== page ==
The most significant aspect of the Phones Plus decision may lie in the court’s conclusion that it is possible to allege a set of facts (to be proven in subsequent phases of the case) under which revenue sharing payments are plan assets.  As to Hartford Life’s status as a fiduciary, the court ruled that the company’s power to add, delete or substitute mutual funds to or from the plan’s menu of funds could render it a fiduciary, notwithstanding Department of Labor Advisory Opinion 1997-16A that reached a contrary conclusion on similar facts.  The court noted that the question of fiduciary status is inherently factual and depends on the particular actions or functions performed on behalf of the plan.  The advisory opinion was held to be inapplicable, because its facts differed from the facts alleged by the plaintiff.  For example, Hartford gave a plan only 30 days’ advance notice when it proposed to make a change in its fund lineup, whereas under the advisory opinion the plan had been given 120 days to accept proposed changes or to reject them and terminate the contract.

As to the investment adviser’s contention that it had no duty to investigate Hartford’s receipt of revenue sharing, the court indicated that the scope of the adviser’s fiduciary duties was  a matter to be determined by interpreting the terms of the advisory agreement.  This enabled the court to conclude that the plaintiff had made allegations as to the adviser’s obligation to investigate, discover, and inform the plaintiff of allegedly unlawful or excessive fees that might be substantiated during a trial.

3. Stock Drop Cases Churn On

Courts have continued to review fiduciary responsibility in so-called stock drop cases targeting companies that required or allowed the investment of retirement plan assets in a nondiversified company stock fund offered as part of a plan.  One of the most significant recent decisions in this category was DiFelice v. US Airways Inc., 497 F.3d 410 (4th Cir. 2007), decided in August of last year.  The Fourth Circuit Court of Appeals held that US Airways did not breach its fiduciary duties by allowing 401(k) plan participants to continue investing in company stock during the period leading up to the company’s bankruptcy filing.

The plan in US Airways offered 13 different investment options, including the company stock fund.  The company’s already tenuous financial condition was exacerbated by the attacks of September 11, 2001, and the price of its stock suffered a precipitous decline.  The case focuses on the conduct of the company and its Pension Investment Committee, acting as the plan administrator, subsequent to this drop in the stock’s price and up to the bankruptcy filing the following August.  During this period, the company hoped to resurrect its fortunes by applying for a federally guaranteed loan, although its efforts in this regard eventually failed because of its inability to obtain concessions from labor, creditors and lessors.  Shortly before applying for the loan, the company appointed an outside independent fiduciary for the company stock fund.  During the critical period, the Pension Investment Committee continuously monitored the stock fund and held at least four meetings at which it considered whether to continue to offer the fund as a plan investment.  The Committee also met with outside counsel who indicated that it was unnecessary to discontinue the fund at that time, perhaps relying on the fact that the stock price had experienced a slight rebound and, as of April, 2002, was holding steady.  However, once US Airways filed for bankruptcy, the independent fiduciary directed the closure of the stock fund and transferred any of its remaining cash to the plan’s money market fund.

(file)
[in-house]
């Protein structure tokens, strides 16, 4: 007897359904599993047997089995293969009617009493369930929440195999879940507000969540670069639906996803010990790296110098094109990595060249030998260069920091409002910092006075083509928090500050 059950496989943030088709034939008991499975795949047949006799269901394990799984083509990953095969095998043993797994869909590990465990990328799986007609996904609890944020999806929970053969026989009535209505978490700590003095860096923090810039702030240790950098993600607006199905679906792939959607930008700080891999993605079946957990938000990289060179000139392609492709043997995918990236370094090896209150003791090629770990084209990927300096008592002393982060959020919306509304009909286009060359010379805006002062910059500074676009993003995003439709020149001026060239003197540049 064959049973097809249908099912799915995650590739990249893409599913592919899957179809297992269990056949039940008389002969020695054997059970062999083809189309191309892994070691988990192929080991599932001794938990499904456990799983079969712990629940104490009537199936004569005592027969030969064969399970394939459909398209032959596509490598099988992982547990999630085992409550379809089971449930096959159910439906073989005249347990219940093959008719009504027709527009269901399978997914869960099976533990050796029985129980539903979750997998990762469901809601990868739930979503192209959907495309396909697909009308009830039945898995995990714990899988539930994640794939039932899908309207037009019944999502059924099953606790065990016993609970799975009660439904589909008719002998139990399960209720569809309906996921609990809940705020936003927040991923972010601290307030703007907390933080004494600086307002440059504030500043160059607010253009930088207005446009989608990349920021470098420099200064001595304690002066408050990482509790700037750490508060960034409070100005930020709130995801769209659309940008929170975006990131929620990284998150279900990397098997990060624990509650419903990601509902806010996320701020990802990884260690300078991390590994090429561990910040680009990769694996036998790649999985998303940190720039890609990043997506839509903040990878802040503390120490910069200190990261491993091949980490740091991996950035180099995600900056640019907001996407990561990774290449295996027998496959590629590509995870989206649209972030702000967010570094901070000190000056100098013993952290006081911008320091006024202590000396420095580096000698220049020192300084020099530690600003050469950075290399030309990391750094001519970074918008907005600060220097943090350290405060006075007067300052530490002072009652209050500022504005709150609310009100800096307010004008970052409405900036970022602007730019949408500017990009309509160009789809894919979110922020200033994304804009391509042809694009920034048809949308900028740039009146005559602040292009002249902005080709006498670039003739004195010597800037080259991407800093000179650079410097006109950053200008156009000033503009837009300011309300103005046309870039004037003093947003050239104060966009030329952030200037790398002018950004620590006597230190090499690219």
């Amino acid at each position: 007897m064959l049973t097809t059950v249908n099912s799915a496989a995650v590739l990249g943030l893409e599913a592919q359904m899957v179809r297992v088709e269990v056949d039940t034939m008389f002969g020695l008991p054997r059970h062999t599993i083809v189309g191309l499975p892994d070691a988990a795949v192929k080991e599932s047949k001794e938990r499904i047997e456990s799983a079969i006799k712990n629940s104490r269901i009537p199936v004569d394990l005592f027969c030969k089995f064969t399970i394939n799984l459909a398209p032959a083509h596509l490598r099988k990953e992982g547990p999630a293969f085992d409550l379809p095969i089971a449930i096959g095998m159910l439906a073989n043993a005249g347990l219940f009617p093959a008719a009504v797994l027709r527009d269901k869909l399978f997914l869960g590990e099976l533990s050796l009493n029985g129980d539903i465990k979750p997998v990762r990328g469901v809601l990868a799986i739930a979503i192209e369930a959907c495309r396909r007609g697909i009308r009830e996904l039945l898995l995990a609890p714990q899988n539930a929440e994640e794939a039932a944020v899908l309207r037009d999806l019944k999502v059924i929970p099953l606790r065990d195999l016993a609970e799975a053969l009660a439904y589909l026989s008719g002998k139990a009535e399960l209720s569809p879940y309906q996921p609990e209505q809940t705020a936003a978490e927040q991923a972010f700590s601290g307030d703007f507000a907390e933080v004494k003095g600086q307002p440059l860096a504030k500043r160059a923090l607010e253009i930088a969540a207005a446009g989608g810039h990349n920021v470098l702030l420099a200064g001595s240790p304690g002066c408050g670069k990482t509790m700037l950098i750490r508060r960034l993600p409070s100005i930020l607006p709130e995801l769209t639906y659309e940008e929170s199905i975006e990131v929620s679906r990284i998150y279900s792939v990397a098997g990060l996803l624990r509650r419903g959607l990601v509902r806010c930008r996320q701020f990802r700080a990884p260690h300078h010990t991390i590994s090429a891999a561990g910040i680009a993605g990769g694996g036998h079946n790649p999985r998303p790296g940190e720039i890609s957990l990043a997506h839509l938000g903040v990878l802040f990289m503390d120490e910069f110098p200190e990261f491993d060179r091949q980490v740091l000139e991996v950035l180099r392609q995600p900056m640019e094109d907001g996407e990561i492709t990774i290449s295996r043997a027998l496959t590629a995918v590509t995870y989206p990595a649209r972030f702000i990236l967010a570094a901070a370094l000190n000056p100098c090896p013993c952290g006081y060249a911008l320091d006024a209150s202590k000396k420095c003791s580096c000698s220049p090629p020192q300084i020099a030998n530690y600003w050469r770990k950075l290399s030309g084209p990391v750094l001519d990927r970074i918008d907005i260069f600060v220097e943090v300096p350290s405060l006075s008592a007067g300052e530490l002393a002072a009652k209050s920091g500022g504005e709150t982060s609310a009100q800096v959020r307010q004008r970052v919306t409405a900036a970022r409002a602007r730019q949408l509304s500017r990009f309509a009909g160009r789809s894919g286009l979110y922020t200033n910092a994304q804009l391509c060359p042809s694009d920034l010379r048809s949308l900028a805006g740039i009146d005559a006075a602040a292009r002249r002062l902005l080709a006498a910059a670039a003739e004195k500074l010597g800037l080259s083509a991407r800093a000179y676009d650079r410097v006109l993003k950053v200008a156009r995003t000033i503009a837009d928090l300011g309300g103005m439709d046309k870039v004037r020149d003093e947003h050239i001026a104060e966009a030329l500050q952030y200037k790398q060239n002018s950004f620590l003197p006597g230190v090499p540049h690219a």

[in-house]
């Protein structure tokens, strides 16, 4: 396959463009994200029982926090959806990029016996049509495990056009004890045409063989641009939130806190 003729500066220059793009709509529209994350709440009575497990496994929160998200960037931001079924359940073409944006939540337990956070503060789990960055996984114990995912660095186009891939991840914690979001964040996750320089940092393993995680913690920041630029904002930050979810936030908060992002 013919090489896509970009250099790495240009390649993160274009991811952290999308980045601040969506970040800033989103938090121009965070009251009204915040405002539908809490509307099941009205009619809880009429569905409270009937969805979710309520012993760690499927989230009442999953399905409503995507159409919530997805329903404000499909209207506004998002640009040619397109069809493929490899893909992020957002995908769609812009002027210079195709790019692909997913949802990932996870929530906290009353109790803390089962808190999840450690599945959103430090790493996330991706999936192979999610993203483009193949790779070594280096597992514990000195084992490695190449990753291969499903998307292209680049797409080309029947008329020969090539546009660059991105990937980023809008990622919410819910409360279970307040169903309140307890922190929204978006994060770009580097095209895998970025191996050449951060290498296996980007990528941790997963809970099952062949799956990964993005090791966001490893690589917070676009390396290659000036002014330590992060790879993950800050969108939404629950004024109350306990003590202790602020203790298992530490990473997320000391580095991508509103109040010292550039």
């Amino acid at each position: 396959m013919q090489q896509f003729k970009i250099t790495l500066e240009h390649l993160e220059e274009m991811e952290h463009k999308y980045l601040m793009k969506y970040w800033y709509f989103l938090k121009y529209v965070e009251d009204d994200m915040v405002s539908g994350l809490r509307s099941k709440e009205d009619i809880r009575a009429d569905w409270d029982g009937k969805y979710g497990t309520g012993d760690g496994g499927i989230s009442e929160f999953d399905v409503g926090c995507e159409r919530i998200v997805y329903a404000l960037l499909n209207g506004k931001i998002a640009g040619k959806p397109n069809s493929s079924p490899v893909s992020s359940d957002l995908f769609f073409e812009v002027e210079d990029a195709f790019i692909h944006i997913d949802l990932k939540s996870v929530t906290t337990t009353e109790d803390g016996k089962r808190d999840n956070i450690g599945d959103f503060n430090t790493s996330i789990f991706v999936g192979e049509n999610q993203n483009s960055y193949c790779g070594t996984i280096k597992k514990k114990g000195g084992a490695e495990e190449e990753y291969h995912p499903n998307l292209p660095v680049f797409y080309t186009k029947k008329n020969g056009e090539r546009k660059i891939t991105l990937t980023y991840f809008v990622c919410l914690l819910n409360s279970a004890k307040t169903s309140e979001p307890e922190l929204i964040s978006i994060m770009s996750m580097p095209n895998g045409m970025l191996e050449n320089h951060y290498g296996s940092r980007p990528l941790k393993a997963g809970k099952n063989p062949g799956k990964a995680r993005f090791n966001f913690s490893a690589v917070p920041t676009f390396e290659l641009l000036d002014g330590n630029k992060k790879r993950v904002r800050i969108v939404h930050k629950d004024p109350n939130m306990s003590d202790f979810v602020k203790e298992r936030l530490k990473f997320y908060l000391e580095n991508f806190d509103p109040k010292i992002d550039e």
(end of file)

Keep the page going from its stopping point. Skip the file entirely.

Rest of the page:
US Airways employees brought a class action against the company, the independent fiduciary of the stock fund, and the plan’s trustee.  The claims against the trustee and the independent fiduciary were eventually dismissed, and after a six-day bench trial, judgment was granted to the company, as well.  The employees appealed the lower court’s judgment in favor of the company arguing that it had breached its ERISA duties of prudence by insufficiently monitoring the performance and prospects of the stock fund.  The Fourth Circuit rejected this argument emphasizing that prudence is a matter of process not of hindsight.  According to the Fourth Circuit, the relevant question is “whether the fiduciary engaged in a reasoned decision-making process consistent with that of a prudent man,” and, based on the facts, it concluded that this question could be answered affirmatively.  It noted that, unlike other stock drop cases (e.g. the Enron litigation), the employees were not compelled to invest in the company stock fund and were free to trade in and out of the fund until it was closed.